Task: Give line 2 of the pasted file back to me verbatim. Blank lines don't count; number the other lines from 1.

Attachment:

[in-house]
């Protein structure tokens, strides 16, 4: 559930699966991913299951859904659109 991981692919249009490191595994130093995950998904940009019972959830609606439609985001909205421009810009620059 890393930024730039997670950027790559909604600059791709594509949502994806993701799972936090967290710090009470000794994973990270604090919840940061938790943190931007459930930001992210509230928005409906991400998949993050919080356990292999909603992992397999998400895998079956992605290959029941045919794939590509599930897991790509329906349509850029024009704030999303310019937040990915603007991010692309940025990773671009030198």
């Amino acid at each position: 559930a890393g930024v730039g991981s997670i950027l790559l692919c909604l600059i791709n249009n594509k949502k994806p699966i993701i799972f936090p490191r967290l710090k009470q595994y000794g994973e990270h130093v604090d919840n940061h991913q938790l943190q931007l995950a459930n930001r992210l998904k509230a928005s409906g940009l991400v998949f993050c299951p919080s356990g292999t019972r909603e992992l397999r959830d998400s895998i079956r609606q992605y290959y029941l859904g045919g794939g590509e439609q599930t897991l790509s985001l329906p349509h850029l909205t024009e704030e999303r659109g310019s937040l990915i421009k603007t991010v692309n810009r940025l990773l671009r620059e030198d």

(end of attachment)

């Protein structure tokens, strides 16, 4: 559930699966991913299951859904659109 991981692919249009490191595994130093995950998904940009019972959830609606439609985001909205421009810009620059 890393930024730039997670950027790559909604600059791709594509949502994806993701799972936090967290710090009470000794994973990270604090919840940061938790943190931007459930930001992210509230928005409906991400998949993050919080356990292999909603992992397999998400895998079956992605290959029941045919794939590509599930897991790509329906349509850029024009704030999303310019937040990915603007991010692309940025990773671009030198």